Michael Aoun to return to Lebanon after 15 years in exile

Christian opposition leader Michel Aoun is set to return to Lebanon after 15 years in exile on Saturday hoping to stake a claim to high office after last month

Ahead of Saturday’s return, posters have appeared on the walls of Beirut comparing it to the triumphant return of France’s exiled World War II leader Charles De Gaulle after the expulsion of German troops.


“De Gaulle 1945, Aoun 2005,” proclaimed one poster put up by his supporters. Aoun has made no secret of his political ambitions now that Syria’s presence in Lebanon is gone.


“The job that goes to the Christians (under Lebanon’s unwritten constitution) is that of president,” Aoun said to a news agency last month.


“If there is a national consensus, I will assume my responsibilities at that time.”

In a separate interview with Beirut’s top-selling newspaper An-Nahar, he said he had big plans for Lebanon.


“My ambition is to achieve something big, not political toying,” he said, adding he sensed a demand from young Lebanese for him to return “to achieve their objectives” of freedom and democracy.


Aoun’s supporters broke with most of the rest of the opposition on Monday, announcing they would maintain a “freedom camp” in Martyrs’ Square in central Beirut that became a symbol of this northern spring’s protests.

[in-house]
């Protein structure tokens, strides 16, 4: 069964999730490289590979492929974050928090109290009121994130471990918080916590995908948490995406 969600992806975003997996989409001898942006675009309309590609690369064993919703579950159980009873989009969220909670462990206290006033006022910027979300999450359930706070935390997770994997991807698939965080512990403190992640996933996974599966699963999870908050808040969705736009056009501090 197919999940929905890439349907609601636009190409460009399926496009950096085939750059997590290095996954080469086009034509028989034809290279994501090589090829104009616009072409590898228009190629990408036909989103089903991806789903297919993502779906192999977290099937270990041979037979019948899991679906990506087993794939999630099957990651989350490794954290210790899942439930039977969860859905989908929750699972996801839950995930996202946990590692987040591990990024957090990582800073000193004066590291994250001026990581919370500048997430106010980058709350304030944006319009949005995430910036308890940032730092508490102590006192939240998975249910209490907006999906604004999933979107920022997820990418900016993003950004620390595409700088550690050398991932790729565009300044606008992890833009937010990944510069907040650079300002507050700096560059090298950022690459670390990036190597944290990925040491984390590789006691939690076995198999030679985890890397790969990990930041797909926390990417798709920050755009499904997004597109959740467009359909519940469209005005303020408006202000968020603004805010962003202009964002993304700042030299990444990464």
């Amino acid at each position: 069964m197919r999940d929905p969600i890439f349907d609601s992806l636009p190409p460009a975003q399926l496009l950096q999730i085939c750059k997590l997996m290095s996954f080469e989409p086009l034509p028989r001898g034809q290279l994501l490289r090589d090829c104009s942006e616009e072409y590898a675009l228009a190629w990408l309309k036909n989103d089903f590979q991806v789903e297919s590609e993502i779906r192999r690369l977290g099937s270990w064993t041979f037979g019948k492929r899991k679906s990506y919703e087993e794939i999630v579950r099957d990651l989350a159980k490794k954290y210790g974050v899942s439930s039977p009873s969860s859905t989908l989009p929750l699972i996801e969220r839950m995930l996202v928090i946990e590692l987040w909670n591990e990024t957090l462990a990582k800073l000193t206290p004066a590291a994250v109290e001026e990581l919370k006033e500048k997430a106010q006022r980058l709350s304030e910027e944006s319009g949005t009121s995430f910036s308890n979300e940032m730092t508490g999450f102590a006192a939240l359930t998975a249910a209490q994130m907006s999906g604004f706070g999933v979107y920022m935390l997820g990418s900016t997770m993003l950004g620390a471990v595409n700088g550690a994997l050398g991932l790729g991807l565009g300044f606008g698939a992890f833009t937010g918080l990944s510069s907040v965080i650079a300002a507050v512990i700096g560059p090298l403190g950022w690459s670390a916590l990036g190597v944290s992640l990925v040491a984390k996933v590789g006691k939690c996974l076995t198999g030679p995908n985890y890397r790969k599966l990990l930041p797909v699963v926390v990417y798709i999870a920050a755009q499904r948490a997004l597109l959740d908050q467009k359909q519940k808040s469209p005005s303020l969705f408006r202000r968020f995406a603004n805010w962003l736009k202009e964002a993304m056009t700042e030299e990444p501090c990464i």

The rival Lebanese Forces movement of jailed Christian leader and former warlord Samir Geagea joined Druze and Sunni factions in ending its presence in the camp.

It is not the only issue that divides the opposition alliance.

The main opposition factions accepted a proposal by pro-Syrian parties to keep the old electoral law from 2000 for parliamentary polls due late this month.

That law was seen as unfavourable to Christian parties in its drawing up of parliamentary constituencies, and its re-adoption sparked a furious reaction from Aoun.


The opposition’s agreement to the law amounted to treason, he told pan-Arab news channel al-Arabiya.

Aoun also has plenty of historic enemies in Lebanon from the 1975-90 civil war, even if he has moved to mend fences in recent months. In April, Aoun received Druze leader Walid Jumblatt, whose militiamen fought fierce battles with Lebanese army units under the general’s command, for a 30-minute meeting at his Paris residence.


Aoun also faces outstanding charges against him in his home country that have already prompted the postponement of his homecoming more than once. They are connected with testimony he gave to a U.S. congressional committee in 2003, which helped pave the way for Washington’s adoption of sanctions against Syria and which Lebanon’s government at the time deemed damaging to relations with its larger neighbour.